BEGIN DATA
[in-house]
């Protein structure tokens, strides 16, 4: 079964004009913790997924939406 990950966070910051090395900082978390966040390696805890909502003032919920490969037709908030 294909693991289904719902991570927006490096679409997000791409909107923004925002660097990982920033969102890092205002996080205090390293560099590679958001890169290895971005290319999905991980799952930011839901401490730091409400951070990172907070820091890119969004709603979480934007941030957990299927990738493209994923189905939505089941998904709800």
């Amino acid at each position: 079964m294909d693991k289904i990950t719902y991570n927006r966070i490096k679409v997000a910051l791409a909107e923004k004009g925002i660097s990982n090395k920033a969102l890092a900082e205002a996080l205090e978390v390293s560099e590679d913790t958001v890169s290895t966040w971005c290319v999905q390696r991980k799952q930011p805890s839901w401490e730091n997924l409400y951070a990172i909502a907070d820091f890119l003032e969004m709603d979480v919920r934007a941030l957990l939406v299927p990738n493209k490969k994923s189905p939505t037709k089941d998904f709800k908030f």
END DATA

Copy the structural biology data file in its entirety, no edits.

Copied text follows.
[in-house]
């Protein structure tokens, strides 16, 4: 079964004009913790997924939406 990950966070910051090395900082978390966040390696805890909502003032919920490969037709908030 294909693991289904719902991570927006490096679409997000791409909107923004925002660097990982920033969102890092205002996080205090390293560099590679958001890169290895971005290319999905991980799952930011839901401490730091409400951070990172907070820091890119969004709603979480934007941030957990299927990738493209994923189905939505089941998904709800």
């Amino acid at each position: 079964m294909d693991k289904i990950t719902y991570n927006r966070i490096k679409v997000a910051l791409a909107e923004k004009g925002i660097s990982n090395k920033a969102l890092a900082e205002a996080l205090e978390v390293s560099e590679d913790t958001v890169s290895t966040w971005c290319v999905q390696r991980k799952q930011p805890s839901w401490e730091n997924l409400y951070a990172i909502a907070d820091f890119l003032e969004m709603d979480v919920r934007a941030l957990l939406v299927p990738n493209k490969k994923s189905p939505t037709k089941d998904f709800k908030f």